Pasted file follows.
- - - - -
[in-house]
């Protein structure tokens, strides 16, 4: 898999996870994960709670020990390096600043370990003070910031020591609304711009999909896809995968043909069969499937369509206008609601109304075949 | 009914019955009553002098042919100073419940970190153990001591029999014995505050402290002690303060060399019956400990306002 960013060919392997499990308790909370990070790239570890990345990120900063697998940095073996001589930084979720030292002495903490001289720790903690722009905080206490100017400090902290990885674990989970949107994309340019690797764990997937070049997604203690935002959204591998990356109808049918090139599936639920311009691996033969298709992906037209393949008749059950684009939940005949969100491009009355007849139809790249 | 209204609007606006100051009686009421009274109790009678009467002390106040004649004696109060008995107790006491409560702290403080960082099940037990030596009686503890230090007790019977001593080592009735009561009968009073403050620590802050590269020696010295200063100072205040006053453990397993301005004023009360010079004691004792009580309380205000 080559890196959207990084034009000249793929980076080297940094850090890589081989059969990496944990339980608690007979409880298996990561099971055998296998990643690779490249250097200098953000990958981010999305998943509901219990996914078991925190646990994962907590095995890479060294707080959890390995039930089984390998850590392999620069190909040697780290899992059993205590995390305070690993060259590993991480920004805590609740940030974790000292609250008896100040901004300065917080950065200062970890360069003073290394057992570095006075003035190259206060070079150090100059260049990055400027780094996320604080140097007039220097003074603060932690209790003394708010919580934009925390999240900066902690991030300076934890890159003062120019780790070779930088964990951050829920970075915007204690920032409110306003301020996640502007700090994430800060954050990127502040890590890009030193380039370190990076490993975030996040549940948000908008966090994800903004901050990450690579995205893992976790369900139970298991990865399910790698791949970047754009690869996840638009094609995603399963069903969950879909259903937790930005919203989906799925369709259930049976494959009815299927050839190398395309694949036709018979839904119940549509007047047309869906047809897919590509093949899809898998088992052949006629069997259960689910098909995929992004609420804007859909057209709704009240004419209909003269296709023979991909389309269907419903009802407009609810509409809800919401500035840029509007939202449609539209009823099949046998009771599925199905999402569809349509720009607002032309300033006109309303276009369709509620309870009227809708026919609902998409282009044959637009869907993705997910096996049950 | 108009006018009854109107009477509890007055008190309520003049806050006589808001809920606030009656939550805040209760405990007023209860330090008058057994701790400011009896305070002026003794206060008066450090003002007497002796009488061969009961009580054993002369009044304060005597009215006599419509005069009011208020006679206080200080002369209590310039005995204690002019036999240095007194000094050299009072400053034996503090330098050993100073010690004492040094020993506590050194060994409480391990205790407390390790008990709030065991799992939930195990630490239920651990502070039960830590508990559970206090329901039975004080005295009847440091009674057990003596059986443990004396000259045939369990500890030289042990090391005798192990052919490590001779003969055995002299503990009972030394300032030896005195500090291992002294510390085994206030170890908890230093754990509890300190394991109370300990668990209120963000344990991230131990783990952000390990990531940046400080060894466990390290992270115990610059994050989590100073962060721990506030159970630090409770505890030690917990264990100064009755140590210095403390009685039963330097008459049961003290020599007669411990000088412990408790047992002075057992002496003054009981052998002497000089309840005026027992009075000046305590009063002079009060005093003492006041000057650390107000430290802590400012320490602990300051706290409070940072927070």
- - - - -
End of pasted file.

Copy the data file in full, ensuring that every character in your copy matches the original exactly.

[in-house]
């Protein structure tokens, strides 16, 4: 898999996870994960709670020990390096600043370990003070910031020591609304711009999909896809995968043909069969499937369509206008609601109304075949 | 009914019955009553002098042919100073419940970190153990001591029999014995505050402290002690303060060399019956400990306002 960013060919392997499990308790909370990070790239570890990345990120900063697998940095073996001589930084979720030292002495903490001289720790903690722009905080206490100017400090902290990885674990989970949107994309340019690797764990997937070049997604203690935002959204591998990356109808049918090139599936639920311009691996033969298709992906037209393949008749059950684009939940005949969100491009009355007849139809790249 | 209204609007606006100051009686009421009274109790009678009467002390106040004649004696109060008995107790006491409560702290403080960082099940037990030596009686503890230090007790019977001593080592009735009561009968009073403050620590802050590269020696010295200063100072205040006053453990397993301005004023009360010079004691004792009580309380205000 080559890196959207990084034009000249793929980076080297940094850090890589081989059969990496944990339980608690007979409880298996990561099971055998296998990643690779490249250097200098953000990958981010999305998943509901219990996914078991925190646990994962907590095995890479060294707080959890390995039930089984390998850590392999620069190909040697780290899992059993205590995390305070690993060259590993991480920004805590609740940030974790000292609250008896100040901004300065917080950065200062970890360069003073290394057992570095006075003035190259206060070079150090100059260049990055400027780094996320604080140097007039220097003074603060932690209790003394708010919580934009925390999240900066902690991030300076934890890159003062120019780790070779930088964990951050829920970075915007204690920032409110306003301020996640502007700090994430800060954050990127502040890590890009030193380039370190990076490993975030996040549940948000908008966090994800903004901050990450690579995205893992976790369900139970298991990865399910790698791949970047754009690869996840638009094609995603399963069903969950879909259903937790930005919203989906799925369709259930049976494959009815299927050839190398395309694949036709018979839904119940549509007047047309869906047809897919590509093949899809898998088992052949006629069997259960689910098909995929992004609420804007859909057209709704009240004419209909003269296709023979991909389309269907419903009802407009609810509409809800919401500035840029509007939202449609539209009823099949046998009771599925199905999402569809349509720009607002032309300033006109309303276009369709509620309870009227809708026919609902998409282009044959637009869907993705997910096996049950 | 108009006018009854109107009477509890007055008190309520003049806050006589808001809920606030009656939550805040209760405990007023209860330090008058057994701790400011009896305070002026003794206060008066450090003002007497002796009488061969009961009580054993002369009044304060005597009215006599419509005069009011208020006679206080200080002369209590310039005995204690002019036999240095007194000094050299009072400053034996503090330098050993100073010690004492040094020993506590050194060994409480391990205790407390390790008990709030065991799992939930195990630490239920651990502070039960830590508990559970206090329901039975004080005295009847440091009674057990003596059986443990004396000259045939369990500890030289042990090391005798192990052919490590001779003969055995002299503990009972030394300032030896005195500090291992002294510390085994206030170890908890230093754990509890300190394991109370300990668990209120963000344990991230131990783990952000390990990531940046400080060894466990390290992270115990610059994050989590100073962060721990506030159970630090409770505890030690917990264990100064009755140590210095403390009685039963330097008459049961003290020599007669411990000088412990408790047992002075057992002496003054009981052998002497000089309840005026027992009075000046305590009063002079009060005093003492006041000057650390107000430290802590400012320490602990300051706290409070940072927070």